In the developed world, 5-years survival of childhood acute myeloid leukaemia (AML) has improved to 70%. However, the survival rates in the developing world are below 40%. The main contributing factors to these reduced survival rates are a late presentation, malnutrition and high treatment-related mortality.
To document the factors affecting treatment outcome of childhood AML at a tertiary care facility of Pakistan.
All newly registered cases of AML under 18 years of age from January 1, 2012 onwards who completed their treatment before November 30, 2019 were included. Data of 219 cases of AML containing 140 (63.9%) males and 79 (36.1%) females was analyzed. The mean age was 6.30 ± 3.66 years. Pallor was the commonest presenting features in 180 (82.2%) and M2 was the commonest French American-British (FAB) subtype in 103 (47.0%) cases. In univariate analysis, high white blood cells (WBC) count at presentation (P = .006), poor nutritional status (P = .005), unfavourable cytogenetics (P = .019), certain types of FAB AML subtype (P = .005), and use of etoposide in induction chemotherapy (P = .042) significantly adversely affected overall survival (OS). Neutropenic sepsis and bleeding were the major causes of treatment-related mortality. Response to induction chemotherapy was the most significant prognostic factor in the multivariate analysis (P = <.001). After a median follow-up of 40.96 ± 26.23 months, 5-year OS and DFS of the cohort were 40.6% and 38.3% respectively.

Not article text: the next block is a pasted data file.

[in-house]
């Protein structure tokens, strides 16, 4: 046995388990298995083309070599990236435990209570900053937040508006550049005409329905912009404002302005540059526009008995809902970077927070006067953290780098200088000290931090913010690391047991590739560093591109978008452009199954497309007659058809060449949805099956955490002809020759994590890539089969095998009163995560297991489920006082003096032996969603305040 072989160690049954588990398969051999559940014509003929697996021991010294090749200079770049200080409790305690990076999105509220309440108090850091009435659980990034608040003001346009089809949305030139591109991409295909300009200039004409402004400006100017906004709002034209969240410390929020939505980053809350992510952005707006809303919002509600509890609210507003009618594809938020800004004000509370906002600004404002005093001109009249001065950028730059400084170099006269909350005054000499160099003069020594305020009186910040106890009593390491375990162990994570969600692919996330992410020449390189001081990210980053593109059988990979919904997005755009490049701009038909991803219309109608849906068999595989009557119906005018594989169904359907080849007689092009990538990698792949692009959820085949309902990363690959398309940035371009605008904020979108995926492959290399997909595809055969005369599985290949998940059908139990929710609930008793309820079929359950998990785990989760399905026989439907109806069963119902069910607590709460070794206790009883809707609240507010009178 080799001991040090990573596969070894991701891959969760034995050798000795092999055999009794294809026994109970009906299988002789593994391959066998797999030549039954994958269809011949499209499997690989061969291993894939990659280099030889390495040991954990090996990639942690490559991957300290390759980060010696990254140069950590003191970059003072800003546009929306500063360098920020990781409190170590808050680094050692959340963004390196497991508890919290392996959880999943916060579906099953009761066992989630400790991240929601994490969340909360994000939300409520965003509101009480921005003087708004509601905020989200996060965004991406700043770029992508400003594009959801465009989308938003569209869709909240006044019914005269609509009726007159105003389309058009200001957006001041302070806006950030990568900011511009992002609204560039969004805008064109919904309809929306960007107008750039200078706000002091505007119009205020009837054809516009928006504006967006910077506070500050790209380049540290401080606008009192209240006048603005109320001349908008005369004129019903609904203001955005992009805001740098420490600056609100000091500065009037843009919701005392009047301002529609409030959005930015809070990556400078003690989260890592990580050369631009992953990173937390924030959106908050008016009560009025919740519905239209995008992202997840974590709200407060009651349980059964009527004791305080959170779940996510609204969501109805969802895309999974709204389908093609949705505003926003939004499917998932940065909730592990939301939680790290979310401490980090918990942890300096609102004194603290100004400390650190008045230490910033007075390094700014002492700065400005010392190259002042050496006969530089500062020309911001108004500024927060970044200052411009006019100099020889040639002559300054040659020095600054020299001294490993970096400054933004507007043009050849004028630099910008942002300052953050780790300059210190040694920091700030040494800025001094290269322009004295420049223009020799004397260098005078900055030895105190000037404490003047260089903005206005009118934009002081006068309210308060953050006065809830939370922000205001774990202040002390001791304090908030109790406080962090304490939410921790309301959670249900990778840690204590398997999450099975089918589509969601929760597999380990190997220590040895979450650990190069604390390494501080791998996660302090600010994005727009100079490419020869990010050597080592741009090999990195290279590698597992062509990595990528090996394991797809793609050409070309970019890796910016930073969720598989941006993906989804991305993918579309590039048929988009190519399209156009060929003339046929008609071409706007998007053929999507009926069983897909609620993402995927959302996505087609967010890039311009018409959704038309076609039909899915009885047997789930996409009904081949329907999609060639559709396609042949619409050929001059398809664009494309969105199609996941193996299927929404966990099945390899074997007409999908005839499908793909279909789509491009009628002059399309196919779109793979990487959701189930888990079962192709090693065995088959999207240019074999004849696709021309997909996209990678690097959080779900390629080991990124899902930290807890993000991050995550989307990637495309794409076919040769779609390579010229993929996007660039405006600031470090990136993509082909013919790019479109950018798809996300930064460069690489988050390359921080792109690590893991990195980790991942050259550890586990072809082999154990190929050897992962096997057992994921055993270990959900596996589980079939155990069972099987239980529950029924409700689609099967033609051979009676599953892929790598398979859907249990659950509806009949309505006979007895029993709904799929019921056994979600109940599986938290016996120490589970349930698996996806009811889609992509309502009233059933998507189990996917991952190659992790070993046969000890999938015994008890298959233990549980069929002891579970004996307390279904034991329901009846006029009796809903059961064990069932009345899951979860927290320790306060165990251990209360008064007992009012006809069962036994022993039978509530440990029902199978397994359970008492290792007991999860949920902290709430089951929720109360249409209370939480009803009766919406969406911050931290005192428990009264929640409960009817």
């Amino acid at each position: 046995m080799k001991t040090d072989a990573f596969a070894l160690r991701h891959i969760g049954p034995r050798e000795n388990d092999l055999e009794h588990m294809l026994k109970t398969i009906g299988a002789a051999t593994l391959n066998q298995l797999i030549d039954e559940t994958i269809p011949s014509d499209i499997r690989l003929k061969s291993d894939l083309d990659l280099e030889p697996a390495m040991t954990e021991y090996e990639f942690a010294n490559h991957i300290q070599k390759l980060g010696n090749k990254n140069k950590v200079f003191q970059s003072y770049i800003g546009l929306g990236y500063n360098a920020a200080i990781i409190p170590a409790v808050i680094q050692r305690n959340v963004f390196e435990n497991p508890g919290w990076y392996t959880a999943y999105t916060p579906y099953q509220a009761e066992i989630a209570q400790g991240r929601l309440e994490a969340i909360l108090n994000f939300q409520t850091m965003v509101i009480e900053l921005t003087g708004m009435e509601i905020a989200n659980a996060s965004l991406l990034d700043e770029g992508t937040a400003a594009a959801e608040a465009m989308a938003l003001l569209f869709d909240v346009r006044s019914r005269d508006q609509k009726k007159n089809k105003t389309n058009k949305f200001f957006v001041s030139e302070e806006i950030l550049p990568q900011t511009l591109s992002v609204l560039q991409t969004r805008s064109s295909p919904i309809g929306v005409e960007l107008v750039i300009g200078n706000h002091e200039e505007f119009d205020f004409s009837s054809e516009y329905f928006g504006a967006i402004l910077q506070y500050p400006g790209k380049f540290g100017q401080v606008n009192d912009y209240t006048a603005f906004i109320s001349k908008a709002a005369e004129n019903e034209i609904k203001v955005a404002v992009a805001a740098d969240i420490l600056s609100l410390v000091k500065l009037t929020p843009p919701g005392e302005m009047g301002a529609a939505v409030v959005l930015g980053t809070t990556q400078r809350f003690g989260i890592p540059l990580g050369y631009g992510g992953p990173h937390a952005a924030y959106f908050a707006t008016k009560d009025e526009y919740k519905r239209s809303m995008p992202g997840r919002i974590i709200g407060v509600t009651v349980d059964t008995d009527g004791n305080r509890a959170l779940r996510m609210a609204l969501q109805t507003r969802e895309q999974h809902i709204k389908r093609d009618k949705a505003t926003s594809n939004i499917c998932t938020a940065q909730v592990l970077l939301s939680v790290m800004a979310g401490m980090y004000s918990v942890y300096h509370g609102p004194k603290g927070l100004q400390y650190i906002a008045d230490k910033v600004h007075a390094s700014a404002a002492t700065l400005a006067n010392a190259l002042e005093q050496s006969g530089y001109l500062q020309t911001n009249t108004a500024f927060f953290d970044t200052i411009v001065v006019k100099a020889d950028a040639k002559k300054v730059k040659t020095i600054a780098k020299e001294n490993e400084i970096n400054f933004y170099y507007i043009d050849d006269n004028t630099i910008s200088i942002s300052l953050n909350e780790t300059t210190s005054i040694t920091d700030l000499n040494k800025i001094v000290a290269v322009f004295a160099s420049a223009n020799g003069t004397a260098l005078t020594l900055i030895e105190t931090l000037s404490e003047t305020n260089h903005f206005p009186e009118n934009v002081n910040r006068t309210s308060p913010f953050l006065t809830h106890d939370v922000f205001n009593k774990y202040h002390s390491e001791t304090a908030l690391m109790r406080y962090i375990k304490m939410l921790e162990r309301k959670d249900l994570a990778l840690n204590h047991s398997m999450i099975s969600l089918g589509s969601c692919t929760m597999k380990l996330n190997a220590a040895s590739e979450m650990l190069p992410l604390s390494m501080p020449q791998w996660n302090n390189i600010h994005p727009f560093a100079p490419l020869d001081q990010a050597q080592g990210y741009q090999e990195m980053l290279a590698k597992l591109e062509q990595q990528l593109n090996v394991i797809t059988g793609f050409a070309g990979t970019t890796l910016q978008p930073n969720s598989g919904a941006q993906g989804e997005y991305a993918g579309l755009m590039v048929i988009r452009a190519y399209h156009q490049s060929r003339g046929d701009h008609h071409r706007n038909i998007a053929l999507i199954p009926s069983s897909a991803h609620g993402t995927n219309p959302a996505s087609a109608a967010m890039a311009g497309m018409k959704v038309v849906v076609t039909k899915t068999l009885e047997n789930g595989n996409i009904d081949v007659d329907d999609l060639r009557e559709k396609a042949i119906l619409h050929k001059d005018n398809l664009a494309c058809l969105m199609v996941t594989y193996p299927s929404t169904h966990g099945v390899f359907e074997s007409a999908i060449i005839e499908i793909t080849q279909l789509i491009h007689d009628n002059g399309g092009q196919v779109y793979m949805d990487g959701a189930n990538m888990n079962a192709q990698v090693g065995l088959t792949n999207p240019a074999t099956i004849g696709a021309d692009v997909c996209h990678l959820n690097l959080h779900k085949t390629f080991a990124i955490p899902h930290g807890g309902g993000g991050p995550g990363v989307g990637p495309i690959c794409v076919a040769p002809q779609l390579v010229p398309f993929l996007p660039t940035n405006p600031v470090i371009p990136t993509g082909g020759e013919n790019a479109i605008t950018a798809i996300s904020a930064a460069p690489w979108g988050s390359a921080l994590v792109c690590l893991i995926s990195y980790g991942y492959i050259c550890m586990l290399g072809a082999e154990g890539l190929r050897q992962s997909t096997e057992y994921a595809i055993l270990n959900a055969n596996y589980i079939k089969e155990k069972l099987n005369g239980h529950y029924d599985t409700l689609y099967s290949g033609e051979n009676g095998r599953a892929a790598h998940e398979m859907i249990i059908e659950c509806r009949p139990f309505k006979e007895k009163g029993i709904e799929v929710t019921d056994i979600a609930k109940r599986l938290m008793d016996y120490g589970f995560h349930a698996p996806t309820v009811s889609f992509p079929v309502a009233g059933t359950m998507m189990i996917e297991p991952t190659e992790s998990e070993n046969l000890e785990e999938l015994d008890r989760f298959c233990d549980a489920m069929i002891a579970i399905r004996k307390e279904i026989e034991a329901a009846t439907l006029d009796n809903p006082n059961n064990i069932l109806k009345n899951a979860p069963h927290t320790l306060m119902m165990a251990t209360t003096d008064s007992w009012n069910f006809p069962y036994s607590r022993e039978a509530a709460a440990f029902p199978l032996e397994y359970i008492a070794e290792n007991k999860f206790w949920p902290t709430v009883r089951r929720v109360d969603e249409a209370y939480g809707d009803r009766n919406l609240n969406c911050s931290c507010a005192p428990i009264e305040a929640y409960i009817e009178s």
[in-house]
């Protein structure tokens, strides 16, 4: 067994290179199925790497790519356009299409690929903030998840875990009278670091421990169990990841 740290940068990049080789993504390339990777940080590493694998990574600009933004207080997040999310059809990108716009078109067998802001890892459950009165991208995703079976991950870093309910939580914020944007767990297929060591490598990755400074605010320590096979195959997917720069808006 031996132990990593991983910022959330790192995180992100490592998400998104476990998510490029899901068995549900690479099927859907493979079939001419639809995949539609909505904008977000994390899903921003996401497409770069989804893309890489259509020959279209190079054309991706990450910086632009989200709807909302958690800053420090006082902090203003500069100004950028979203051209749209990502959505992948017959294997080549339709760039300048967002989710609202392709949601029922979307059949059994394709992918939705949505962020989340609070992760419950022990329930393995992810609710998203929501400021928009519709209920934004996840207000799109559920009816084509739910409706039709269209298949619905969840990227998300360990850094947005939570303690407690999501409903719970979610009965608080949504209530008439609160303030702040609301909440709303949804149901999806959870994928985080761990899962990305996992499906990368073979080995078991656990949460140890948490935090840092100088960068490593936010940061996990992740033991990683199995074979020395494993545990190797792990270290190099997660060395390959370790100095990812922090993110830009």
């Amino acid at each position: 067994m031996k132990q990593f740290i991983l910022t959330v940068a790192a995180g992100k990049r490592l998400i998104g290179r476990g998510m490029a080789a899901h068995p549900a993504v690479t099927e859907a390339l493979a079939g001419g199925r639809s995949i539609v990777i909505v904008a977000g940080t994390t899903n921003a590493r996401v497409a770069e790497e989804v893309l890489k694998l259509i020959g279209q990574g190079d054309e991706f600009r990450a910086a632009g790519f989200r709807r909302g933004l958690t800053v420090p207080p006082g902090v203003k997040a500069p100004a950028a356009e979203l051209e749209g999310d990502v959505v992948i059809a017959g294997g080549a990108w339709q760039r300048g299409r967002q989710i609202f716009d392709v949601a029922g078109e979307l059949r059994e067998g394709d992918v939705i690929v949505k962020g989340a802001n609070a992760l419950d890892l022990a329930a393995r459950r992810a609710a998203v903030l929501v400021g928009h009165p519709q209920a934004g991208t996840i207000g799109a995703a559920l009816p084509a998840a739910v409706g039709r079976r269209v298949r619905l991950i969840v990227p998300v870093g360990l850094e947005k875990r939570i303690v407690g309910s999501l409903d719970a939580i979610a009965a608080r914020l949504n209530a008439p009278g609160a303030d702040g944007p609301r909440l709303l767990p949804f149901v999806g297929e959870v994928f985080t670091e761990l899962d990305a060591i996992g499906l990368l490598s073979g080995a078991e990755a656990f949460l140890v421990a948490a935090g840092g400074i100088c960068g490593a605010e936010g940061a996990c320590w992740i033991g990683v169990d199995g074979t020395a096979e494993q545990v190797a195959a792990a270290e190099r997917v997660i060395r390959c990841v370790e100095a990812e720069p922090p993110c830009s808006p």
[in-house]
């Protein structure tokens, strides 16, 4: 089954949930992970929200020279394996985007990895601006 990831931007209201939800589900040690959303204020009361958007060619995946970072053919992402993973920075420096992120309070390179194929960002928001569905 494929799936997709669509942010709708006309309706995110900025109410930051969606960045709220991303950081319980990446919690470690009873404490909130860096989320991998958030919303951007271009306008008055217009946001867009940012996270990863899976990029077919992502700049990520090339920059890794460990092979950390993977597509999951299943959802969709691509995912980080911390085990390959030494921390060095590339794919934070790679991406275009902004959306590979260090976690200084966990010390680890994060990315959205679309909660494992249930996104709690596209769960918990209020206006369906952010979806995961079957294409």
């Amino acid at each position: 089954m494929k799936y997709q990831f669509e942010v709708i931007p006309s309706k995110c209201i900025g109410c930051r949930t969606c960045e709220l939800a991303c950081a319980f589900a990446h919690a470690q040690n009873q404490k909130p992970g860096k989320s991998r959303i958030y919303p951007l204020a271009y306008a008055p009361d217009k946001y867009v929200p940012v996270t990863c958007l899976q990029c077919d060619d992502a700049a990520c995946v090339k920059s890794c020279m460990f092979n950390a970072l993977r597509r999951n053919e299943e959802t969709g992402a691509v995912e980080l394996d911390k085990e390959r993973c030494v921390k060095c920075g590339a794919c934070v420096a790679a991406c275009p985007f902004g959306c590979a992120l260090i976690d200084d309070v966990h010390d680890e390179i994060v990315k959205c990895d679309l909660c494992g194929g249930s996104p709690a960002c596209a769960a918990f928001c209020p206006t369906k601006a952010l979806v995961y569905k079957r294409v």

In this largest cohort of childhood AML from Pakistan, high WBC count at presentation, malnutrition, unfavourable cytogenetics and use of etoposide during induction chemotherapy were associated with decreased OS and DFS rates. Response to the induction chemotherapy was the most significant prognostic factor.

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References

PubMed